Dear son, I would argue on your behalf that being a military child is the toughest job in the military. You didn’t choose this life. Your father chose to enlist, and I chose to marry him knowing that we were facing a tough road ahead. But you and your sister had no say. An accident of birth made the two of you “military brats,” a role that you both have handled with grace in a way that has made your father and I proud.
My son, you were lucky enough that Daddy was on shore duty when you were born, and he was home for the entire first year of your life. Together, the three of us got to grow as a family. Your father was there to tuck you into bed and be your best bud. But as every military family knows all too well, it doesn’t last. At 14 months old, your father left for deployment.
I’ll never forget him rocking you the night before he left and reading My Sailor Dad to you. Your father and I both cried. We didn’t know what you would understand or how you would handle Daddy not being around.
I’ll never forget the way you cried when we left him on the boat and how you clung to his neck saying “Dada” over and over again. My heart hurt for you. How do you explain to a toddler that their Daddy is leaving for a reason they are too small to understand?
The first few weeks were rough. Not only was I pregnant with your sister, but we also had to adjust to a whole new way of life. You were more attached than usual, but you quickly came to accept our new way of life. We stayed connected to Daddy through FaceTime while he was in port and with United Through Reading.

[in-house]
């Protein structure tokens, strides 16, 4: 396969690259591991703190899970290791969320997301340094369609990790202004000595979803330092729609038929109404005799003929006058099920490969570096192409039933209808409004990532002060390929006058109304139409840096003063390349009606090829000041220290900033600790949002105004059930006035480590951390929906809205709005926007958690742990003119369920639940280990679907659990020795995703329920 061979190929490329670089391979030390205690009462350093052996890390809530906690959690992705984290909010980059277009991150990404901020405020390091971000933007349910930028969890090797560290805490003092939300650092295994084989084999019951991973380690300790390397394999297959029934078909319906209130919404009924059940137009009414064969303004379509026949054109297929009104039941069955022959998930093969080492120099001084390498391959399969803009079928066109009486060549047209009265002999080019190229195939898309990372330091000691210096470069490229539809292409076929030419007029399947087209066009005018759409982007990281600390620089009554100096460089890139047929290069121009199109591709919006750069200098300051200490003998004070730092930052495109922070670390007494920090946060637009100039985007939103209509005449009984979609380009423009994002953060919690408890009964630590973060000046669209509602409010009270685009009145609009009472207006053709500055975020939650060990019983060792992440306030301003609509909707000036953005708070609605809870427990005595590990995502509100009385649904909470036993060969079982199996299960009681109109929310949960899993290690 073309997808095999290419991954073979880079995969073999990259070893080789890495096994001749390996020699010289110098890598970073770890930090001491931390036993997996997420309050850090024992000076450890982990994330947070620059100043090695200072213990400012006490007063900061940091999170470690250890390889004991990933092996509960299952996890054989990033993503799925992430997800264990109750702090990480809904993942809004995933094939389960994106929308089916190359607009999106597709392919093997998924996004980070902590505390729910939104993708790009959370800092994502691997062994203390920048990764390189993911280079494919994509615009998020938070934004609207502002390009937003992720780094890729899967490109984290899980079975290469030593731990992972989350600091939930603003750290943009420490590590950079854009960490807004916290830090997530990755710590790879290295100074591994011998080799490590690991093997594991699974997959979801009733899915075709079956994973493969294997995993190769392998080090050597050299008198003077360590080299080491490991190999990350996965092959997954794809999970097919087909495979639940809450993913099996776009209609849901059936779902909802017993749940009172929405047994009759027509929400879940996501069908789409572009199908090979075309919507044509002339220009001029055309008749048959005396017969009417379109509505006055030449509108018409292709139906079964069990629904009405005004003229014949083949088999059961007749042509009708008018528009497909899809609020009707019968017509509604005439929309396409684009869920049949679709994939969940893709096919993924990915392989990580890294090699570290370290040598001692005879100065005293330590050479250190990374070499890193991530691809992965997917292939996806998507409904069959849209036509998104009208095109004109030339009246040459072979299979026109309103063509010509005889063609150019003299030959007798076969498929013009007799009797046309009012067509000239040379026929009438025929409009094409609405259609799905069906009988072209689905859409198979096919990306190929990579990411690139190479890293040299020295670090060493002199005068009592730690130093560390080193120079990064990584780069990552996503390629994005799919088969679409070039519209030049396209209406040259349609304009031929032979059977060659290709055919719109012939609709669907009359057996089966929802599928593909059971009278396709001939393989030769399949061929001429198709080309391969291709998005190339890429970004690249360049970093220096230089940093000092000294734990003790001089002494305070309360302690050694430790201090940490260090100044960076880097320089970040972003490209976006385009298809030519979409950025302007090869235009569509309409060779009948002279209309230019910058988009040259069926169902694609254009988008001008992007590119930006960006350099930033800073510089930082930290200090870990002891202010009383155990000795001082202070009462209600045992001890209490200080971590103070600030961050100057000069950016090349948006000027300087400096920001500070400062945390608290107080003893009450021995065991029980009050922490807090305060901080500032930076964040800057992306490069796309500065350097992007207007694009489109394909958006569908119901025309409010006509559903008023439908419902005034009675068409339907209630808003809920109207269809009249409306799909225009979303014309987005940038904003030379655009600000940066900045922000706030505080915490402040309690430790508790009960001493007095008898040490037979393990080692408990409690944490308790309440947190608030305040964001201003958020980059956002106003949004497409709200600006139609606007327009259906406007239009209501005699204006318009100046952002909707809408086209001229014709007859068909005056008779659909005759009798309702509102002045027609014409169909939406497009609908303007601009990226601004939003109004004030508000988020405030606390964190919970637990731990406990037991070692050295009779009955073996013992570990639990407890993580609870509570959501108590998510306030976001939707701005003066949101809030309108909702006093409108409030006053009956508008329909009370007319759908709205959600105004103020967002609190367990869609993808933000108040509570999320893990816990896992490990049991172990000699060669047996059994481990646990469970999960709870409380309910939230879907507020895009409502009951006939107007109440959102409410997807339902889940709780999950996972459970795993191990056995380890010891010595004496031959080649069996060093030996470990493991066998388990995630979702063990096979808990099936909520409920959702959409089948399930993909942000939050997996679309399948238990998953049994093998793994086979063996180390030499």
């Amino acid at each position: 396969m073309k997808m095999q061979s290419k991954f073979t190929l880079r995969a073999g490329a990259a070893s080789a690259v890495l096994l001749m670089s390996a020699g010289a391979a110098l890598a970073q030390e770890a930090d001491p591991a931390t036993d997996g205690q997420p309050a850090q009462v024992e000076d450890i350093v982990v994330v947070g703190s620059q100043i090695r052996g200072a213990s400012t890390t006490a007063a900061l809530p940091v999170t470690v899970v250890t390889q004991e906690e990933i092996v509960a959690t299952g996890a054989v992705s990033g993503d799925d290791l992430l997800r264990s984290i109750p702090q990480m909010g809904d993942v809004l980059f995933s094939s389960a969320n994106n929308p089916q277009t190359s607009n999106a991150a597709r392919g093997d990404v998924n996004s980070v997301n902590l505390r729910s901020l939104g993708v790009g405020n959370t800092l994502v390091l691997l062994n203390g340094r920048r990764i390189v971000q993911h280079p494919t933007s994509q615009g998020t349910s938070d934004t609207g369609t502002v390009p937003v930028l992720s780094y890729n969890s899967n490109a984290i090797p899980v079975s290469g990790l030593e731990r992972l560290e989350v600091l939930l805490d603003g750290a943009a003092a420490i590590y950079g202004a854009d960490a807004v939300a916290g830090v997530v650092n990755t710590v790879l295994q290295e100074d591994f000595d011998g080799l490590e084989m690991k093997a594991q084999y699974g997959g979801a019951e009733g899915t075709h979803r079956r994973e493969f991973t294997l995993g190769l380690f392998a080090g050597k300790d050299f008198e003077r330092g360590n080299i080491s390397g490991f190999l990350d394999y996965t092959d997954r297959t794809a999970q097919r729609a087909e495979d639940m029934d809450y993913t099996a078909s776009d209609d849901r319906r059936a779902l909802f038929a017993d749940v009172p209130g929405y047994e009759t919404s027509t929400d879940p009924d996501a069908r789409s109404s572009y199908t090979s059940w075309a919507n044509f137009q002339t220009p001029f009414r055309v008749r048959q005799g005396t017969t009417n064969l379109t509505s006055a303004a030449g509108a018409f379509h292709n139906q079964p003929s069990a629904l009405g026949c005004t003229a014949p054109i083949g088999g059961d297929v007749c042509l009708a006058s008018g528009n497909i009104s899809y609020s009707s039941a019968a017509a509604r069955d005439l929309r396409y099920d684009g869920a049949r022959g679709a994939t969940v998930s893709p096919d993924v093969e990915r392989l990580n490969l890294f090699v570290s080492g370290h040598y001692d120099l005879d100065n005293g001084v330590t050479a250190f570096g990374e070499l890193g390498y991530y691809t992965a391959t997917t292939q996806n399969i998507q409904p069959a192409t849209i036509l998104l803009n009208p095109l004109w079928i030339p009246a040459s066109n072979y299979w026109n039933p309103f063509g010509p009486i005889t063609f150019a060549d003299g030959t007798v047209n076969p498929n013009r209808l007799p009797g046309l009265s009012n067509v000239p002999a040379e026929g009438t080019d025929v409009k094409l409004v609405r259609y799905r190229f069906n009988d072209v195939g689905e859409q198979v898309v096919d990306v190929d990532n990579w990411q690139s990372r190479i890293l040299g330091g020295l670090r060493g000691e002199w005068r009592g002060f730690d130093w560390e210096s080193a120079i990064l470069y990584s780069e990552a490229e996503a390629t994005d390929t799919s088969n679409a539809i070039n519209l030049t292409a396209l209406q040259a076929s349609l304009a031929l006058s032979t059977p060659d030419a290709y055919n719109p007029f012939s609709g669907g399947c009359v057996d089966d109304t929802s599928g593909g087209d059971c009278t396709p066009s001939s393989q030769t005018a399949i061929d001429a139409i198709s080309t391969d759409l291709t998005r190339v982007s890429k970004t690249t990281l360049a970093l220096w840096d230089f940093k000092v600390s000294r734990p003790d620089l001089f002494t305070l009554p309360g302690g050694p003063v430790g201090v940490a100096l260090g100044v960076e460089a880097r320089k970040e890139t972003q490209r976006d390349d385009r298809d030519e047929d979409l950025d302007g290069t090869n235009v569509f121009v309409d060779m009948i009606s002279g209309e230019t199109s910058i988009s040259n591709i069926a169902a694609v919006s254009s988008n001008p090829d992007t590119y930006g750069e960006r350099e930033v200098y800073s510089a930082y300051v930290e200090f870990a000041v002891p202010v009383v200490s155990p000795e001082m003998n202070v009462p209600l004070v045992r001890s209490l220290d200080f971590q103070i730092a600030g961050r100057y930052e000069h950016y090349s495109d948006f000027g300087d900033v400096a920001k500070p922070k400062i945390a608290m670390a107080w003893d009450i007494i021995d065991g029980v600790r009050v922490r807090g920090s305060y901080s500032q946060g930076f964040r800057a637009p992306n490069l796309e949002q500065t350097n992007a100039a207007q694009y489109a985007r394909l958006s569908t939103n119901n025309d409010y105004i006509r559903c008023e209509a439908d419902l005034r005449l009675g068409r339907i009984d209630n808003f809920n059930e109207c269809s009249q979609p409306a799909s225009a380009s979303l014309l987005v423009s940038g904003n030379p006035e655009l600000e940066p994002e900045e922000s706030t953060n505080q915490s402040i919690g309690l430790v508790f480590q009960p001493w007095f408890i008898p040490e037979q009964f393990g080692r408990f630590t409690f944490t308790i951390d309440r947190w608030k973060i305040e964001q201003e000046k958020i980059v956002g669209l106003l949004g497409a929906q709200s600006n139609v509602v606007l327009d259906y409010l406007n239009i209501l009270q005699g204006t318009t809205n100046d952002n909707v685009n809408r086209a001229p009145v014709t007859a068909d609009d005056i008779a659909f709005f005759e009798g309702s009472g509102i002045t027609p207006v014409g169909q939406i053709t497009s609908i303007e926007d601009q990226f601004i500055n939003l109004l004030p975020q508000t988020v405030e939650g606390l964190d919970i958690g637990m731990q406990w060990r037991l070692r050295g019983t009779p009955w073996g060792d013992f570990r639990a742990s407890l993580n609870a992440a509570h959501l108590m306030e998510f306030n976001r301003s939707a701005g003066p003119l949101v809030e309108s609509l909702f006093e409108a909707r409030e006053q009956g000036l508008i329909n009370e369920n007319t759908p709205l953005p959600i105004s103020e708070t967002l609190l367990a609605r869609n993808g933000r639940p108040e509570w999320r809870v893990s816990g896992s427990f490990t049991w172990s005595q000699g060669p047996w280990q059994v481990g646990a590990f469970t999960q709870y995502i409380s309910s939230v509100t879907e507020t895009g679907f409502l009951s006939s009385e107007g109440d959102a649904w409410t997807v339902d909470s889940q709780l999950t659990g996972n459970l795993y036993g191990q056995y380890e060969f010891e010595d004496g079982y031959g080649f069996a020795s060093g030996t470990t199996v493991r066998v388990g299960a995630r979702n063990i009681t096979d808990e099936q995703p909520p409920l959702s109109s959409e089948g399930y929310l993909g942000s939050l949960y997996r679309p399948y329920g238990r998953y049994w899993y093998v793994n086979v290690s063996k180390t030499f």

You asked every day when Daddy would be back, and I’ll never forget your excitement at homecoming. But nothing could match how proud your father and I were of you. There’s still a long road ahead of us, but we know you will continue to handle every challenge in a way that will make us proud.
Our girl, while only seconds old, you learned what having a father in the military meant, even if you didn’t know it.
Your father returned home from deployment in time for your birth, only to be called away for a training exercise and have to miss you being born. It broke both of us that he couldn’t be there to see you make your grand entrance into the world, but we outwardly addressed the mantra of “It is what it is.”
The night before he left, your father asked me if you would ever forgive him for not being there. And I knew he wasn’t just talking about your birth. He was talking about all of the things in your life that he’s going to miss: birthdays, school dances, soccer games. Things your classmates fathers will be there for, but he won’t.
I reassured him that you will. Both of you and your brother will. Growing up as military brats is going to be hard. There will be challenges, and you will have to find strength within yourselves to keep moving forward. Your father has bravely chosen to answer the call to serve his country, and his choice will impact you in ways we never planned.
But always know that together or oceans apart, we’re exceptionally proud of our military children.